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DENR official sees revival of native monkey farming amid global virus contagion


The Department of Environment and Natural Resources (DENR) is looking into the population boom of an “aggressive” disease-carrying native monkey species in Banton, Romblon, following the reported jump of the ape population in the island municipality.

DENR Assistant Secretary Ricardo Calderon said a team was sent by him to conduct preliminary investigation in the area and verified the report.

“We have already sent a team on the island and we verified the report that there was indeed an increase in the number of monkey population on the island,” Calderon reported.

The Philippines’s long-tailed macaque (Macaca fascicularis philippensis) is a subspecies of the crab-eating macaque. Aside from being a potential carrier of a deadly virus such as Ebola, they are also known to be very aggressive as they tend to be protective of their troop.

Although there are still no recorded, or reported unprovoked attacks on the human population, so far, these monkeys that became highly dependent on food handouts by tourists sometimes go out to raid houses for morsels.

In Romblon, Calderon said, there are reports that they are not only raiding houses but are destroying farms—targeting small banana and cassava farms, including those planted by subsistence farmers.

With the increasing number of monkeys on the island, Calderon said the DENR is now mulling over to start issuing special permits that will allow the capture of these monkey for research and development and purposes.

“Monkeys are usually exported for purpose of scientific research to produce a cure to diseases, or vaccines, because monkeys are closely associated with humans,” he said.

In the Philippines, he said, there are at least seven monkey farms with special permits to breed native species of monkeys.

“These monkey farms suddenly stopped operation because of the reported spread of the Ebola virus disease several years back, but their permits are still active,” he said, adding that he believes that with the increasing demand for a live specimen for the conduct of scientific research, these farms would soon revive their captive breeding program.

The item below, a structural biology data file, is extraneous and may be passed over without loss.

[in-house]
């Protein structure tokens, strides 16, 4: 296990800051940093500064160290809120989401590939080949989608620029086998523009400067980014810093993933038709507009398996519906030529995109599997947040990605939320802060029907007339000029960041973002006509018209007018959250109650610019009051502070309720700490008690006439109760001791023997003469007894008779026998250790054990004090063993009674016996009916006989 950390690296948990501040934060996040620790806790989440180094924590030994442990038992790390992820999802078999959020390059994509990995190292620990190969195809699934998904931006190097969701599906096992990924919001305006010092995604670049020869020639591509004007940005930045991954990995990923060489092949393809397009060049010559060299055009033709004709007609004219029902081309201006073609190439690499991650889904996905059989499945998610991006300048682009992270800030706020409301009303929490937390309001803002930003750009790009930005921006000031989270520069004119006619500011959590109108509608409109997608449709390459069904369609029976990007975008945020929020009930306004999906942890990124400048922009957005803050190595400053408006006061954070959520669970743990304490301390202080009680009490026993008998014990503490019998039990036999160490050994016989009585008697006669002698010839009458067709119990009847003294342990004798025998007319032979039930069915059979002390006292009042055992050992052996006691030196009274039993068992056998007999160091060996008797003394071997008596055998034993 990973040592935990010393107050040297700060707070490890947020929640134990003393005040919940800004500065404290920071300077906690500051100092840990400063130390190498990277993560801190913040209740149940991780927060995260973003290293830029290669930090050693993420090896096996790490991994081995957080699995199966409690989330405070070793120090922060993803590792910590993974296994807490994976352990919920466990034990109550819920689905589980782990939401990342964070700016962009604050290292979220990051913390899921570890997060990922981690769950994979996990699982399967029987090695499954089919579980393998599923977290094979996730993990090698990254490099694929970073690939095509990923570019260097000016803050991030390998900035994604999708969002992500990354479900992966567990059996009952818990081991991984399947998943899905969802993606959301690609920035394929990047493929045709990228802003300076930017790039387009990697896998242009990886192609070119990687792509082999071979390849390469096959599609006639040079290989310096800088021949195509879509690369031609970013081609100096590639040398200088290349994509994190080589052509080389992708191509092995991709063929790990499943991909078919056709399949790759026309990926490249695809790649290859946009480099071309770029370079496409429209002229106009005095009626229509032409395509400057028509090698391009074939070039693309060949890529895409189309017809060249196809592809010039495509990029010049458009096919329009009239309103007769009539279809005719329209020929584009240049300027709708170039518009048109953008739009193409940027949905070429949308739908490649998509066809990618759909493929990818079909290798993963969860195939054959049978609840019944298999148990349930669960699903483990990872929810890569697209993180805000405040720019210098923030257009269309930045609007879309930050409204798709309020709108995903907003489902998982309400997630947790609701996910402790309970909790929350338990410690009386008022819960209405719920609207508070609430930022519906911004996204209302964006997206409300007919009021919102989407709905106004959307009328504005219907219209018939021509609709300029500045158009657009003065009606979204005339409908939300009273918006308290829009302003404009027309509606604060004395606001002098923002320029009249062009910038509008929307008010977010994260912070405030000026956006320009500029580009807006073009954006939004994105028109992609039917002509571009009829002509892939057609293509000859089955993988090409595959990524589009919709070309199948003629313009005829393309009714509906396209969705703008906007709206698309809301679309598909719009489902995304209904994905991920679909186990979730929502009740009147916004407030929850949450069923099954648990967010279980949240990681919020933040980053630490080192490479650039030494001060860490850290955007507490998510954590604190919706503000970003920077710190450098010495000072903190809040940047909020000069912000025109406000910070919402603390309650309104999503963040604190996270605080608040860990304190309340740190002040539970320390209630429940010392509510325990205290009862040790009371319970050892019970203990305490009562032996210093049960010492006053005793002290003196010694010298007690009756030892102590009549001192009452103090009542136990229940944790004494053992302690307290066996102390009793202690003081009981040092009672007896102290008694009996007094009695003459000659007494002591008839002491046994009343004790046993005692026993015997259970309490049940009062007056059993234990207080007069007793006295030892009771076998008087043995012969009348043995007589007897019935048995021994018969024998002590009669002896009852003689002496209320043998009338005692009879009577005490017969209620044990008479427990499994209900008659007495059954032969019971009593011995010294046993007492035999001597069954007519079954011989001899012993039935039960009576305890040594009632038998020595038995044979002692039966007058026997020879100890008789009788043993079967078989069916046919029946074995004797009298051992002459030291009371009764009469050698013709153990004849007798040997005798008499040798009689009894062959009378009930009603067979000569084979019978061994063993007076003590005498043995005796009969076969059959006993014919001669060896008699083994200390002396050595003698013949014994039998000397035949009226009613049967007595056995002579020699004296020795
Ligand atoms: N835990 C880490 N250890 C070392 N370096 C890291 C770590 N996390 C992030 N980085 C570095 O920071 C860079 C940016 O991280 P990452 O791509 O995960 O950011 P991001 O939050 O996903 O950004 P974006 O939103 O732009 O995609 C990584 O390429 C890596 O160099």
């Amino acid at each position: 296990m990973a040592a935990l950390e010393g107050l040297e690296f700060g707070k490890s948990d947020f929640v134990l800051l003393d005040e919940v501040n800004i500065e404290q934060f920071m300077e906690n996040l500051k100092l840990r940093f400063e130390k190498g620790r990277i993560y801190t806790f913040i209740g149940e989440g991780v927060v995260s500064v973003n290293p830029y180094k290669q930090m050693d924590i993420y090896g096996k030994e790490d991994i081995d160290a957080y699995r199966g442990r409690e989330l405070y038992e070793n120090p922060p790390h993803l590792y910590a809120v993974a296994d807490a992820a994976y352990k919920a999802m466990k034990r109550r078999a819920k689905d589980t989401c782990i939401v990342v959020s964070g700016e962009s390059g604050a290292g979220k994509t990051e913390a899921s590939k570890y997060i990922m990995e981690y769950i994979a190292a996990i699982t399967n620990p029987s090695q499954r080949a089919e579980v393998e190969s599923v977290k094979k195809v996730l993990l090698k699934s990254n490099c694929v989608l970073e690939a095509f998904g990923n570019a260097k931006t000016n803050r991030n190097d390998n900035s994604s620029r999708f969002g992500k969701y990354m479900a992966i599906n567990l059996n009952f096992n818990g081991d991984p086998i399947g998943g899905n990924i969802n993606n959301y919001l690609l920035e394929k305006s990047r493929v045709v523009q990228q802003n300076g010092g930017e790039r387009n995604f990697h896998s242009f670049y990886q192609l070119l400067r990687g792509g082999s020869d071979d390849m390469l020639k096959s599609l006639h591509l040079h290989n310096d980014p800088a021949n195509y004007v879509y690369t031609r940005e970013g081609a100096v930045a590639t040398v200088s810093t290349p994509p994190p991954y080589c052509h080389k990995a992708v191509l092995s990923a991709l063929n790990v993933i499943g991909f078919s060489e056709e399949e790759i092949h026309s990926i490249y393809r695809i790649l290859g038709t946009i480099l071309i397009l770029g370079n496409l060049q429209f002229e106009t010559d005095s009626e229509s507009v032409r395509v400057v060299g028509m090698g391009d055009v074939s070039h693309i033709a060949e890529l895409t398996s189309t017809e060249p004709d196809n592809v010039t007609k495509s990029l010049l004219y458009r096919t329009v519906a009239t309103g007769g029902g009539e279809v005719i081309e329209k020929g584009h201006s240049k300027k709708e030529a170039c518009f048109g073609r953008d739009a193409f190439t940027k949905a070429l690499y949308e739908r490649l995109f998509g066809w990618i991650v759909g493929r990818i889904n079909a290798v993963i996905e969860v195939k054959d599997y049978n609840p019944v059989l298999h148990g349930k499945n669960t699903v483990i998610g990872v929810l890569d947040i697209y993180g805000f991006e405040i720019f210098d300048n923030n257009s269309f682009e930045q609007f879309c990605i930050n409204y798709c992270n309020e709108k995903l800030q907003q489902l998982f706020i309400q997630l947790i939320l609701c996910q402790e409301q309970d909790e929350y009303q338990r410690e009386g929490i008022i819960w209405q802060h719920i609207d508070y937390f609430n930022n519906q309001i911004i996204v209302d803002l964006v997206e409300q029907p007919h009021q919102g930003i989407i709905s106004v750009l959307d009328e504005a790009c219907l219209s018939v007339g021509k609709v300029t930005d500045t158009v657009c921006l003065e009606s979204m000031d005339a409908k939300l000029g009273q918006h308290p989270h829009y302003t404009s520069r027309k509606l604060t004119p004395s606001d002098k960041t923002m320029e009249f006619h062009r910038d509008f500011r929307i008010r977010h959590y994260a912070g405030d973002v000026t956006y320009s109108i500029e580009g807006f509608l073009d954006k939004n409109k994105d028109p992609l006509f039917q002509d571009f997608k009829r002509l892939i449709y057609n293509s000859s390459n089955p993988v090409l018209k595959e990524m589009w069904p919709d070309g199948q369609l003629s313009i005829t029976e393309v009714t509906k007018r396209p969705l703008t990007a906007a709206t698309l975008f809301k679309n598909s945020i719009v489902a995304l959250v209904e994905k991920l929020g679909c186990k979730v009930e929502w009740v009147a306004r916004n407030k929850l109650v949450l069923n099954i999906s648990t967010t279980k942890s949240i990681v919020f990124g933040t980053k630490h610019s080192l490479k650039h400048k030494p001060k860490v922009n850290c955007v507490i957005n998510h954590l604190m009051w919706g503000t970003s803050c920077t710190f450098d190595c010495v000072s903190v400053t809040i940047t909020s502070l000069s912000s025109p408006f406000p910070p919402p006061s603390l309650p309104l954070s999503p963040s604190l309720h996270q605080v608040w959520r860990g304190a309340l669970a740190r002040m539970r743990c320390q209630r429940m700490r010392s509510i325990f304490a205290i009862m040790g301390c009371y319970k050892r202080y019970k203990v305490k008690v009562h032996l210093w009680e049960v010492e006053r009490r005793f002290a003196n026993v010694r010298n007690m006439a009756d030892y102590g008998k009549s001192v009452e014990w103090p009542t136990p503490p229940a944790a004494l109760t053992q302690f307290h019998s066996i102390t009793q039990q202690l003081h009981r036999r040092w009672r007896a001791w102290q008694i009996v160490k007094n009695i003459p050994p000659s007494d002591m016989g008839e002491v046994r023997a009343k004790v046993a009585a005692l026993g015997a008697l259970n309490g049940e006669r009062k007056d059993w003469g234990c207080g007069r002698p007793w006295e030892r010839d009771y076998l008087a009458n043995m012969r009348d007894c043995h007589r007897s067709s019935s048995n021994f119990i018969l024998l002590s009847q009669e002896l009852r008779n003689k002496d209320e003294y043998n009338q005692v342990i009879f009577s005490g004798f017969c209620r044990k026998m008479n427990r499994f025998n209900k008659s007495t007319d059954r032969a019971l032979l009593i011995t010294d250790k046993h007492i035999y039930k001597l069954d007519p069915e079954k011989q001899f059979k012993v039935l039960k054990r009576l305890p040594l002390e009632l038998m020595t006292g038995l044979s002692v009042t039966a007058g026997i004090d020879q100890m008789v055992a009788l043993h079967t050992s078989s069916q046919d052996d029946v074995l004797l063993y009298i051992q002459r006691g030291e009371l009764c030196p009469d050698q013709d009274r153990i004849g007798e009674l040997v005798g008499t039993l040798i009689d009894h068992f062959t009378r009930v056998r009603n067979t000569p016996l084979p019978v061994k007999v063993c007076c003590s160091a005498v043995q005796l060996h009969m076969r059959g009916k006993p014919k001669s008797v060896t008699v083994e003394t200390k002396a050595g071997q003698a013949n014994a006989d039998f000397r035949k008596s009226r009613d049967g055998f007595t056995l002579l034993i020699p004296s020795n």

The DENR’s Biodiversity Management Bureau (BMB) allows farming of monkeys, recognizing their important role in scientific research to fight deadly viruses that could cause global pandemic, such as the novel coronavirus that causes Covid-19.

These farms are strictly regulated.

“They export the progeny, or the offspring of captive monkeys, to laboratories conducting scientific research in search of vaccines,” Calderon said.

He said that while the DENR-BMB also issues special permits for wild animals as pets, monkeys are discouraged because of the threat of the Ebola virus. Monkeys may be imported and exported under the Convention on International Trade in Endangered Species of Wild Fauna and Flora or CITES.

A signatory to CITES, the Philippines strictly adhere to its policy to prohibit the export of species on the endangered list. Native monkeys in the Philippines are considered a “least concern species,” which means they do not qualify as threatened, or near threatened.

“So far, there’s one permit application that I came across with for harvesting monkeys,” Calderon said.  Before issuing a special permit, the DENR-BMB looks into the conservation status and conduct a background investigation of the applicants, he added.

Usually, these applicants work for monkey farms whose business is to breed monkeys and sell the offspring, usually to foreign buyers, Calderon said.

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